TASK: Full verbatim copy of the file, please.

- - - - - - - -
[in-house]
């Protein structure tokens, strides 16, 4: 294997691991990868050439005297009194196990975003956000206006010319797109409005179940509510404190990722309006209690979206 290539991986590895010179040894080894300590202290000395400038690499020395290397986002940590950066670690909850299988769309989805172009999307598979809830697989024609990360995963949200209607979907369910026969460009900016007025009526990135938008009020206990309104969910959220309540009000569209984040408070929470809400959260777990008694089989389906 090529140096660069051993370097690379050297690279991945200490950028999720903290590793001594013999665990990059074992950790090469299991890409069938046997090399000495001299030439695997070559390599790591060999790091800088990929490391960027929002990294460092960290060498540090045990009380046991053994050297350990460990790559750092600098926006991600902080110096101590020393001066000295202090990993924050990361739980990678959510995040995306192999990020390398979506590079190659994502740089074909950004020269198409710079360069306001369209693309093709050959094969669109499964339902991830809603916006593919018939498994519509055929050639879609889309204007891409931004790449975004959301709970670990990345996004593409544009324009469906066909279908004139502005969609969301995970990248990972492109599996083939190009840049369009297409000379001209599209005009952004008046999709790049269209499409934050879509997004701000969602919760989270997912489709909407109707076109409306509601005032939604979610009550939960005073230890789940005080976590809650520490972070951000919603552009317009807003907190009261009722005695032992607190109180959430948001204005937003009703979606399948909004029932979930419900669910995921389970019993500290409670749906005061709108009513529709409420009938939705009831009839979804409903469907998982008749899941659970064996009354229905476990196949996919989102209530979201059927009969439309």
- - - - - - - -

[in-house]
């Protein structure tokens, strides 16, 4: 294997691991990868050439005297009194196990975003956000206006010319797109409005179940509510404190990722309006209690979206 290539991986590895010179040894080894300590202290000395400038690499020395290397986002940590950066670690909850299988769309989805172009999307598979809830697989024609990360995963949200209607979907369910026969460009900016007025009526990135938008009020206990309104969910959220309540009000569209984040408070929470809400959260777990008694089989389906 090529140096660069051993370097690379050297690279991945200490950028999720903290590793001594013999665990990059074992950790090469299991890409069938046997090399000495001299030439695997070559390599790591060999790091800088990929490391960027929002990294460092960290060498540090045990009380046991053994050297350990460990790559750092600098926006991600902080110096101590020393001066000295202090990993924050990361739980990678959510995040995306192999990020390398979506590079190659994502740089074909950004020269198409710079360069306001369209693309093709050959094969669109499964339902991830809603916006593919018939498994519509055929050639879609889309204007891409931004790449975004959301709970670990990345996004593409544009324009469906066909279908004139502005969609969301995970990248990972492109599996083939190009840049369009297409000379001209599209005009952004008046999709790049269209499409934050879509997004701000969602919760989270997912489709909407109707076109409306509601005032939604979610009550939960005073230890789940005080976590809650520490972070951000919603552009317009807003907190009261009722005695032992607190109180959430948001204005937003009703979606399948909004029932979930419900669910995921389970019993500290409670749906005061709108009513529709409420009938939705009831009839979804409903469907998982008749899941659970064996009354229905476990196949996919989102209530979201059927009969439309």